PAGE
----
Wednesday, September 01, 2010

Exams are NOT getting easier

Just because 5 year old Desiree Alli passed GCSE Maths this year does not mean that the exams have been getting steadily easier for years. It was simply a one-off and we should remember that an averagely intelligent child would have absolutely no chance of passing until they were 9 or even 10 years old.


Benedict White said...

I love the sarcasm!

Anonymous said...

Of course the exams aren't any easier.

Any reasonably intelligent child will pass a GCSE at 5 years old - as long as they are coached to within an inch of their life at the expense of all other life skills.

This will be education policy within months - because unlike all the other gobshite we have read recently, this has empirical evidence to back it up.


Anonymous said...

I took my 'O' Levels back in 1980; when pupils (not students or F*** me; 'Learners!' had to actually understand the topic!

Yes, shock / horror, we actually learnt something, and we were then required to show that we actully knew what we were talking about!!

Marks were deducted for poor grammar and spelling - what a concept!

Visiting the exam boards for todays GCSEs, I am appalled at how pathetically easy some of the questions are!

No wonder I'm meeting youngsters who brag that they have 8, 9, or even 10 GCSEs, but can't even write a letter, and can't tell me damn thing, about any of the subjects they supposedly passed!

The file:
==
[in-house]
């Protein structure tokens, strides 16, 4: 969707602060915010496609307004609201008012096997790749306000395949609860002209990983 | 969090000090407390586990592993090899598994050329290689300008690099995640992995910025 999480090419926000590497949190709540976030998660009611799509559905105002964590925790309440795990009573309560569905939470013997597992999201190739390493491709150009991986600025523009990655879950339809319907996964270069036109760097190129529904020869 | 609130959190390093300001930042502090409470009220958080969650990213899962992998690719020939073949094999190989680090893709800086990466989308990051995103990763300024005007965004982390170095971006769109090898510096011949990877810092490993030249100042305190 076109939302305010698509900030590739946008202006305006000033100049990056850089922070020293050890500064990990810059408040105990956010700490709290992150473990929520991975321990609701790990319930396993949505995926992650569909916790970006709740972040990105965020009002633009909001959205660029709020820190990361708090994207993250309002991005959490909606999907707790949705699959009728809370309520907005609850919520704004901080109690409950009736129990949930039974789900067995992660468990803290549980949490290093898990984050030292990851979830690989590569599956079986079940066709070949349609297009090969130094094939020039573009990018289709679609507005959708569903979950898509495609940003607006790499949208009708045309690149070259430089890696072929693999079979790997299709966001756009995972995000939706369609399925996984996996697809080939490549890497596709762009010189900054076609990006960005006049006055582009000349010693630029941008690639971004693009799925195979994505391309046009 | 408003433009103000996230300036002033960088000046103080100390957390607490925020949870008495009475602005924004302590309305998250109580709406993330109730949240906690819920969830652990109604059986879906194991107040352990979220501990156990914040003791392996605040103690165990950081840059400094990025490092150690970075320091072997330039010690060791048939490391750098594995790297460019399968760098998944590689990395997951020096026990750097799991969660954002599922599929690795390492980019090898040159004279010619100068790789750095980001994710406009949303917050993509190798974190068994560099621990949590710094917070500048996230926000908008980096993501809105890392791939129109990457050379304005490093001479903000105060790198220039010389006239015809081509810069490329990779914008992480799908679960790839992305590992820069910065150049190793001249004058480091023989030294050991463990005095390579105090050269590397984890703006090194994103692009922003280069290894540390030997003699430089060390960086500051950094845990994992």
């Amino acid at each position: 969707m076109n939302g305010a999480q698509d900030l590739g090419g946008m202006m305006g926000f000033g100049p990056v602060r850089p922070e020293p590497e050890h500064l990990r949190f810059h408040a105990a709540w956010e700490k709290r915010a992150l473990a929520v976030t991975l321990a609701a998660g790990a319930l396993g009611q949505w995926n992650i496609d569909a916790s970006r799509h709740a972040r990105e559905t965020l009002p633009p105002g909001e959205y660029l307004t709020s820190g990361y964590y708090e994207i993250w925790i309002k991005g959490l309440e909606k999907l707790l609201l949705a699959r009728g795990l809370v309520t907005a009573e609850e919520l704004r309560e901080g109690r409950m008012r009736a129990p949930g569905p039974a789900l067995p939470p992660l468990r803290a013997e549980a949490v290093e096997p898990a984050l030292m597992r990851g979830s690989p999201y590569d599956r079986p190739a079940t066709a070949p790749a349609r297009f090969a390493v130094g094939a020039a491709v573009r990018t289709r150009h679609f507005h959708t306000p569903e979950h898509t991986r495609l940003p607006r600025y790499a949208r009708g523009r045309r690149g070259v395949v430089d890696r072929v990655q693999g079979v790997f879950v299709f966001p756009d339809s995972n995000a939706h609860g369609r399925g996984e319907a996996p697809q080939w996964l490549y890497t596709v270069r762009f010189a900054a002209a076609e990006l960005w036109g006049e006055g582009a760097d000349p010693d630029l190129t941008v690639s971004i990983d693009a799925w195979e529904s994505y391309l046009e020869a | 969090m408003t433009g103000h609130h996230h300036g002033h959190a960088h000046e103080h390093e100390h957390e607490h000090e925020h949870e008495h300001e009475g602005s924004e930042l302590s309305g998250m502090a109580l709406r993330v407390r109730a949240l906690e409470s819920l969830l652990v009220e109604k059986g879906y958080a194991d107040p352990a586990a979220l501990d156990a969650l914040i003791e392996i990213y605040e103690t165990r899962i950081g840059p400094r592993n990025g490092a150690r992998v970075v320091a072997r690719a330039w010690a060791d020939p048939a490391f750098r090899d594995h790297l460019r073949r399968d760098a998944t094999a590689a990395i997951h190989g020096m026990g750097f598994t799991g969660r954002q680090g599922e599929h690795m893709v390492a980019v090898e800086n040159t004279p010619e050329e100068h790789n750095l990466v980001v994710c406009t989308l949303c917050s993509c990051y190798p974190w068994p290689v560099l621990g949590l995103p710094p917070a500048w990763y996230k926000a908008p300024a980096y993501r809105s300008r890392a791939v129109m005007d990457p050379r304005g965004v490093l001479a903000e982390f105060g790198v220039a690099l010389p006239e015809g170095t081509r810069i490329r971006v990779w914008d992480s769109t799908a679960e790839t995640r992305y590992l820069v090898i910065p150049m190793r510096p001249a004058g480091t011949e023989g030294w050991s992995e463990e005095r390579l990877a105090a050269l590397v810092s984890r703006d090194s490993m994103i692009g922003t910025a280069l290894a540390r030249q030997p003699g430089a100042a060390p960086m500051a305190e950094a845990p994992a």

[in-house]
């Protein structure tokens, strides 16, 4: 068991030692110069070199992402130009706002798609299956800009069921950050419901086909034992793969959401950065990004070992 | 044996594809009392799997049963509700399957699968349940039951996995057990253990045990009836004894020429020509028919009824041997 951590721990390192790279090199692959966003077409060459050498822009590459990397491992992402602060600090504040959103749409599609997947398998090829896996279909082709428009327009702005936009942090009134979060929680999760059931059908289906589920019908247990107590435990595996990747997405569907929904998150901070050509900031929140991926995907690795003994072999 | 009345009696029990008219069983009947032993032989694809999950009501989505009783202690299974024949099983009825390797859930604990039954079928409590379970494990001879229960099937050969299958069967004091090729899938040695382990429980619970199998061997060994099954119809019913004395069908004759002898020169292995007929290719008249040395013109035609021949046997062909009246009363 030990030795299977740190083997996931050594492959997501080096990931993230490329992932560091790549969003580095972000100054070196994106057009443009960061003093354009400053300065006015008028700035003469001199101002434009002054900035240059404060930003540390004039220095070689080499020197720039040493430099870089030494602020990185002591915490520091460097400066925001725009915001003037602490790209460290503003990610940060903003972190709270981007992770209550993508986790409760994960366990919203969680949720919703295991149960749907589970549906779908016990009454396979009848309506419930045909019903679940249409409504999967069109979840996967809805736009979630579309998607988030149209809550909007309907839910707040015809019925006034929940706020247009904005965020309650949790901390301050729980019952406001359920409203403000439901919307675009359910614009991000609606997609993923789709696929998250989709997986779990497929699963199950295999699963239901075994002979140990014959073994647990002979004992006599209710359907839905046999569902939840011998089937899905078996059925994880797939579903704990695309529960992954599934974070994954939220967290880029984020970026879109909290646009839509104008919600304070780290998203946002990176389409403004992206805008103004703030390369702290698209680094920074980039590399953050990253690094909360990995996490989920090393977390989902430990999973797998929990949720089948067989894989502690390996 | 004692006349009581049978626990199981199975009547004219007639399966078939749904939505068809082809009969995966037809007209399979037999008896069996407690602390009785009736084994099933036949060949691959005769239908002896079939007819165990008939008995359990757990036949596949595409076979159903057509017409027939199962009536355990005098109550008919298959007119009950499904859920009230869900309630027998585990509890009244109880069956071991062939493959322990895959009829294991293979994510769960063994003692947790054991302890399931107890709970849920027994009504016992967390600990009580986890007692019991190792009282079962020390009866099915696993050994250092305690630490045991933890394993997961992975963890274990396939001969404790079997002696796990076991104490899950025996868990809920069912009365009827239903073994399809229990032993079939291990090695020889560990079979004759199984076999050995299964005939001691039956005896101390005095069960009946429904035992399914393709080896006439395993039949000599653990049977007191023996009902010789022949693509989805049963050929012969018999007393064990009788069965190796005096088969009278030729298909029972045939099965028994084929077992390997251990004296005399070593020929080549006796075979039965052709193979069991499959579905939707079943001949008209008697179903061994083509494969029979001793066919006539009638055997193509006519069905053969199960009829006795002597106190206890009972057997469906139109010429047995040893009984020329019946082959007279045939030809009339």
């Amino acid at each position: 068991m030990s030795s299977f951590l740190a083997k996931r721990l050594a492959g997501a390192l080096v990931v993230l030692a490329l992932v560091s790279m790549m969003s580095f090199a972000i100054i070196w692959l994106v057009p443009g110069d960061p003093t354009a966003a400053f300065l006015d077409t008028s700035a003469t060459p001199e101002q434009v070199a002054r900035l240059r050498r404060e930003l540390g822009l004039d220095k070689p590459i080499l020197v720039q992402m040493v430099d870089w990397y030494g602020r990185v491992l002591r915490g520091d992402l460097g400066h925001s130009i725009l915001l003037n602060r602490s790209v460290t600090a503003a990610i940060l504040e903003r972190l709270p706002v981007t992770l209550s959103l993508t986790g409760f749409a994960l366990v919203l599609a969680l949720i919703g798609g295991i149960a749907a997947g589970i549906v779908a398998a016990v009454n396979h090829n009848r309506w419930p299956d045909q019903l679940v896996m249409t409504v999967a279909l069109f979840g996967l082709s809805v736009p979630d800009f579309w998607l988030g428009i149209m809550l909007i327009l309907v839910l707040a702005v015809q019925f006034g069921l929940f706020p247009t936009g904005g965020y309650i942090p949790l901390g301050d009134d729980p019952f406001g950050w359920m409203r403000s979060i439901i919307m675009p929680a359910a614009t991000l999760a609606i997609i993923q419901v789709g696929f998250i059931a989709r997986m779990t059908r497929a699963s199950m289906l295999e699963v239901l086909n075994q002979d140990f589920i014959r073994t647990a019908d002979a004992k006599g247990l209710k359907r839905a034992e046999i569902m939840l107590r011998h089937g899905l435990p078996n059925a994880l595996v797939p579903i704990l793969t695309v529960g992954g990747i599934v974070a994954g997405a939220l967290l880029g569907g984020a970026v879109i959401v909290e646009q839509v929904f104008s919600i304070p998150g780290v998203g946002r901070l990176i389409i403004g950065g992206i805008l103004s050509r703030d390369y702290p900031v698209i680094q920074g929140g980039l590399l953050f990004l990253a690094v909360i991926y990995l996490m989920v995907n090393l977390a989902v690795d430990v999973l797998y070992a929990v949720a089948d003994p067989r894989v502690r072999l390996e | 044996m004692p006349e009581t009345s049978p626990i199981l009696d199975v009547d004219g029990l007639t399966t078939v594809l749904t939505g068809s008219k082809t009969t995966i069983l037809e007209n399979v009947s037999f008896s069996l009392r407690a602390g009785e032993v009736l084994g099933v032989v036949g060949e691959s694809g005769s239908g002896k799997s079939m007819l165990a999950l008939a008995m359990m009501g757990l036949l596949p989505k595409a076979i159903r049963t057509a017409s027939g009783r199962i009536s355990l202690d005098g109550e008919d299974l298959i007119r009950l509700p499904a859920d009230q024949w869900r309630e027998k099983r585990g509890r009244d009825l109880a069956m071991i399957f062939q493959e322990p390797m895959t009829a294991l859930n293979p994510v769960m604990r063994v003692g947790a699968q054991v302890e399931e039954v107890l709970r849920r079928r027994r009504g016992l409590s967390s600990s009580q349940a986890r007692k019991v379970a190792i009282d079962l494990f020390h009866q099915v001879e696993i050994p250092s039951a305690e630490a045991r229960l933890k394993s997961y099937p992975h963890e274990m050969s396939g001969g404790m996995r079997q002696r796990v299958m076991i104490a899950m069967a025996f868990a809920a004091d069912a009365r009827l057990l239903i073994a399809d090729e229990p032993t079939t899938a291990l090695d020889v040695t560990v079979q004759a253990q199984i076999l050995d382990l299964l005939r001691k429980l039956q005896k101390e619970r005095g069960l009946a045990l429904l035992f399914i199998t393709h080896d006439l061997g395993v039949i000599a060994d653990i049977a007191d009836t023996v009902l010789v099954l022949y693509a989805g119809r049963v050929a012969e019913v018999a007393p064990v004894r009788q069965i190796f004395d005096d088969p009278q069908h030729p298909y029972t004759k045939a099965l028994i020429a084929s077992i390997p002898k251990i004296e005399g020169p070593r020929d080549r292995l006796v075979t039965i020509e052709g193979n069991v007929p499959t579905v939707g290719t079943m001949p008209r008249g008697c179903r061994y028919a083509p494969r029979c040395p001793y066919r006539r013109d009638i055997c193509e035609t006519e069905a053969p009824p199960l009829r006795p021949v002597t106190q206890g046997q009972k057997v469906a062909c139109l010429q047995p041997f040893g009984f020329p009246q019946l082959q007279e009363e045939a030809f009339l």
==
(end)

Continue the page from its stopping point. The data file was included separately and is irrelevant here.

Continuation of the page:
If you passed more than half a dozen 'O'Levels back in the day, you were a bloody genius and headed for oxbrige!

These days they head for 'Grimsville Met' (ex-polly) for a degree (sic) in; 'Travel and Tourism.'

Three years of partying later, and £30,000 in debt at the tender age of twenty one, they enjoy an extend sabbatical on the dole for twelve months, until they can start their carer as a 'Convenience Nutrition Operative,' i.e. working at McDonalds!!

What a farce...youngsters are being betrayed daily by our crappy, trendy education system!

Kimpatsu said...

Clearly I'm the same age as anonymous, as I took my O levels the same year. However, when I did my A levels two years later, the head of history cynically declared that all we had to do was pass the exam, and we were then free to forget all the material immediately afterwards. I don't think there ever was a golden age of education.

Anonymous said...

Hi Kimpatsu,

I take your point: But at lest striving to achieve your exams ment we had to learn the value of hard work, and we also left school with a greater understanding of the world.

A 'Golden Age' No! I agree, but it was certainly a superior age; at lest we left school with some broad understanding of our country's history and how things around us worked in both science and nature.

Kids now, seem to get their GCSEs as a matter of course, and don't seem to be educated in anything!

That is worrying, and damaging, not only for their futures, but for the country's too!

I'd take the education I had when I left school in 1980 over anything the kids today recieve.

Anonymous said...

Part of the problem with todays education is that everyone expects the kids to enjoy going to school ! When I was at school - every day was a pain in the a*se !

At the end of it - I came out with a fair education and a good knowledge about the world around me !

The only thing todays kids come out with is how to use a mobile phone to text x-factor votes or Jordans Bra size !